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UBC Theses and Dissertations

Biomechanical analysis of assisted sit to stand Jeyasurya, Jeswin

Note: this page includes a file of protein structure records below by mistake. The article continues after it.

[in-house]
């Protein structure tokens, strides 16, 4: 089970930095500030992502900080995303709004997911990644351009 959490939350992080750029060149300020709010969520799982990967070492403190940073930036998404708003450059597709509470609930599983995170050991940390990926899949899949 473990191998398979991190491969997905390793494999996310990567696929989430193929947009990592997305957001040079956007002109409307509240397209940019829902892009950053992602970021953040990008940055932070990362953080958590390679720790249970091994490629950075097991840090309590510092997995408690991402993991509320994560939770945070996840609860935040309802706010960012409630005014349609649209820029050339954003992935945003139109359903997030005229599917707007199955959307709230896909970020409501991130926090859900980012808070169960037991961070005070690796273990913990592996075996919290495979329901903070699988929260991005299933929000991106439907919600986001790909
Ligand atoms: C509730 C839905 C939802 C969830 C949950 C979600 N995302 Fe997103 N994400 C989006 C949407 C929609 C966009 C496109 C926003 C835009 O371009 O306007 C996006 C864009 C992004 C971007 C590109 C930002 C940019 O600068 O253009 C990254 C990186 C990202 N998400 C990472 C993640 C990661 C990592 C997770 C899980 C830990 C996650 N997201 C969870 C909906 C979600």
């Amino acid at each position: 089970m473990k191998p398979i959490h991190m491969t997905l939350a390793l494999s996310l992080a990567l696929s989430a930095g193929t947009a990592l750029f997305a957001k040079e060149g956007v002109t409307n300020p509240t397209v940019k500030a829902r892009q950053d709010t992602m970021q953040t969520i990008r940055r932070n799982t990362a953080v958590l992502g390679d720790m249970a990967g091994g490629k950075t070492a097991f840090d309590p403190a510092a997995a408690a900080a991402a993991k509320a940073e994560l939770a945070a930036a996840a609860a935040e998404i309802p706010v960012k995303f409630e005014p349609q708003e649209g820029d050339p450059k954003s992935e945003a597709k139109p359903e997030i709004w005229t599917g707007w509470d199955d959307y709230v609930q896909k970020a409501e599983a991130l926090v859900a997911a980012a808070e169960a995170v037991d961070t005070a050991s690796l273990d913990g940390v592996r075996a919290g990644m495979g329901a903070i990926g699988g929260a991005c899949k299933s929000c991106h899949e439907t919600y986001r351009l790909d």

A significant number of non-institutionalized older adults have difficulty rising from a chair. Although there exist several assistive devices to aid with sit to stand, there is a lack of research that compares and analyzes various modes of assisted sit to stand to characterize their relative effectiveness in terms of biomechanical metrics. In addition, few existing assistive devices have been designed specifically to share between the user and the device the force required to rise, an approach that has the benefit of maintaining both the mobility and muscular strength of the user. This thesis advances our understanding of different modes of load-sharing sit to stand through empirical quantification. A specially-designed sit-to-stand test bed with load sharing capabilities was fabricated for human-subjects experiments. In addition to an unassisted rise and a static assist using a grab bar, three mechatronic modes of assist, at the seat, waist and arms, were implemented. The test bed employs a closed-loop load-sharing control scheme to require a user to provide a portion of the effort needed for a successful rise motion. Experiments were performed with 17 healthy older adults using the five aforementioned modes of rise. Force and kinematic sensor measurements obtained during the rise were used as inputs into a biomechanical model of each subject, and each mode of rise was evaluated based on key biomechanical metrics extracted from this model relating to stability, knee effort reduction, and rise trajectory. In addition, a questionnaire was administered to determine subjective response to and preference for each rise type. Results show that the seat and waist assists provide statistically significant improvements in terms of stability and knee effort reduction, while the arm and bar assists do not provide any biomechanical improvement from the unassisted rise. The assists most preferred by the subject were the seat and bar assists. Because of subject preference and biomechanical improvements, of the modes tested, the seat assist was determined to be the best mode of providing assistance with sit to stand.

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